If you want to keep your head above water, you’ve got to start sinking!
What’s that you say? Sounds like an oxymoron (a what?). OK, got your attention? Read on. It’s important. If there’s one thing I wish Dave Ramsey would rant about more (I love his rants), it’s the importance of having a sinking fund. This is the account where you save each month to pay for those large and infrequent but predictable purchases that would otherwise blow your whole budget and become an emergency when it comes time to pay for them. Car insurance and car repairs are two big ones that I hear people freak out about. Christmas shopping is right up there too (who KNEW it always comes in December?). So this is a 2 part series about how to set up and use a sinking fund. This first article is to convince you that you need one, and to get you thinking about the items you should be saving for in your sinking fund. The follow up article will give you more detail about how to set it up, use it, and do the accounting to keep track of it. I think the sinking fund, for many people, could rival or even surpass the emergency fund as the most important part of their financial plan. When people call me for advice, it’s often a crisis that prompts them to pick up the phone and ask for help. Some huge expense is looming and they have no emergency fund or other savings to cover it, and they’ve maxed out their credit cards paying for other so-called emergencies. And more often than not their crisis is something that should have been at least somewhat foreseen, if not precisely predicted as to timing or amount.
With proper planning, true emergencies (aside from job loss) are really pretty rare (things like…hmmm, let me think....the sudden death of a relative that would require travel expenses for the whole family to attend the funeral…sorry to be morbid but that’s how far I had to go to think of a real emergency).
Having a sinking fund will give you confidence with budgeting and a lot more peace of mind. The month-to-month and day-to-day budgeting task is not nearly so daunting when you know you’ve got the big ticket budget-busters already taken care of and that surprises are very unlikely to pop up. So what kind of things should I save for in my sinking fund? THINGS EVERYBODY NEEDS TO SAVE FOR:
Tires (this is another top item people forget about)
Major car repairs
Major house repairs, or things like a new furnace (unless you’re renting)
THINGS YOU NEED TO SAVE FOR IF YOUR HOUSE IS PAID OFF:
Annual property taxes (local, county, school – that school tax is a biggie!)
Umbrella liability insurance
Taxes and insurance on a rental property or vacation home
THINGS YOU ONLY NEED TO PAY FOR ONCE OR TWICE A YEAR, OR EVEN LESS OFTEN:
Fuel oil, propane, or coal for your furnace
Furnace or air conditioner maintenance
THINGS THAT ARE UNIQUE TO YOUR FAMILY'S NEEDS:
Unusual and ongoing medical expenses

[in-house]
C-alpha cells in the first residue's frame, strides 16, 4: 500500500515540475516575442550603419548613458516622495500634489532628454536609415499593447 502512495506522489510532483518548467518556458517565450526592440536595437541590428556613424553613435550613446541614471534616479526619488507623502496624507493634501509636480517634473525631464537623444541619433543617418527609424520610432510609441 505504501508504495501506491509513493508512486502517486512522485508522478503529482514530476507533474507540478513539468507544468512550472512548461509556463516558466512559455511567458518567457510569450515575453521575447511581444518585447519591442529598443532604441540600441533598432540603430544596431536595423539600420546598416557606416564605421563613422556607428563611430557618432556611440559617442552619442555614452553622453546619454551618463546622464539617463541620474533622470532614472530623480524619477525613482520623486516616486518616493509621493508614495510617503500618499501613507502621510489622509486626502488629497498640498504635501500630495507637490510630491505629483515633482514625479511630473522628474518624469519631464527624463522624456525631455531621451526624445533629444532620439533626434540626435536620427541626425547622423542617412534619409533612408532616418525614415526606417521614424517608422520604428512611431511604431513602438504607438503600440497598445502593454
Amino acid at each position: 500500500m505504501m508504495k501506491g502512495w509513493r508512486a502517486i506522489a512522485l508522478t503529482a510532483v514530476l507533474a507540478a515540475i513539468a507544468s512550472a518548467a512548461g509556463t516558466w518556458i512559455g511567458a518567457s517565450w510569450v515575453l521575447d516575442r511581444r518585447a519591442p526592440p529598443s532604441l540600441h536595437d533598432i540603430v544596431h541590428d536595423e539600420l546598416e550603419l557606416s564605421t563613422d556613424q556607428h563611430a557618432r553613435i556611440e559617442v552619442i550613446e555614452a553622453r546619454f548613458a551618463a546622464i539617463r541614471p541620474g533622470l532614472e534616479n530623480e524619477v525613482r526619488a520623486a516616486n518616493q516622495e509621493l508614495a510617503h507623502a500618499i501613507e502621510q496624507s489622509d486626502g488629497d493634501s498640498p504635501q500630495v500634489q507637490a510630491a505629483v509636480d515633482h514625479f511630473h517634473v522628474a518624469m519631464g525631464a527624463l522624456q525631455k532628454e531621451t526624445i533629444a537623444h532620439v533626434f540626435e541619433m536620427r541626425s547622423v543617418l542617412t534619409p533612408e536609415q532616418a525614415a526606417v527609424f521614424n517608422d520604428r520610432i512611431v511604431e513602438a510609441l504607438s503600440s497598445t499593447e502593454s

Things I couldn’t possibly imagine since they’re unique to your family. Odd ones for us are the replacement filter for our drinking water (it includes a UV light and costs a couple hundred dollars), and our legal representation service for concealed carry permit holders, also a few hundred dollars.
ANYTHING YOU COULD PAY FOR LESS OFTEN THAN MONTHLY AND THEREBY SAVE MONEY IN THE LONG RUN:
I also would have a totally separate sinking fund just for buying your next car, only because it is such a large purchase. Having its own account keeps a certain level of importance attached to it that will increase your focus on saving for it. And it makes it less likely you’ll rob from that account to pay for other sinking fund items, which will be a huge temptation as the car savings builds up to a nice fat sum. Same would go for things like your daughter’s wedding, and for some people even vacations deserve their own account (I DO hope you’re out of debt if you’re going hog wild on vacations though!) What NOT to put in your sinking fund:
In short: anything that is a monthly expense, and has to remain that way, no matter how much it costs, or infrequent items that are below a certain dollar threshold. You decide the threshold – what size expense makes you gasp when you learn you have to work it into this month’s budget? $100? $300? 500? Decide on a figure and stick to it – anything you could predict that would be over that figure needs to have its own line item in the sinking fund. WARNING, WARNING, WARNING:
Do NOT use your sinking fund as an excuse to save up money for things like clothes or other personal items so that you can go on a big spending spree someday. That is a sure way to defeat the whole purpose of your budget – you surely have more important things to allocate that money to on a monthly basis, like paying off debt or investing more for retirement.
If you were wasting money or overspending on a certain category before you started budgeting, it will not be helpful to just start saving up that same amount for less frequent but even larger spending sprees. When you need (or want, if you’re out of debt) a specific item that is below the threshold you set, work that item into your monthly budget when it makes sense.
Don’t budget a set amount every month for something you don’t really need every month (clothing is a good example) and then find yourself one day saying “Oh lookie at all the money I can spend on XYZ that I haven’t been using in my budget over the last six months. Now I can go hog wild at the store.” BAD IDEA. In the long run you’ll look back and wonder why you haven’t made much progress on your important goals like paying off debt or increasing your savings. Next installment: the nuts and bolts of setting up and using the sinking fund.
Feel free to contact me at www.moneycoachbev.com with any questions in the meantime.
Fix your money, Fix your life. I’ll help you.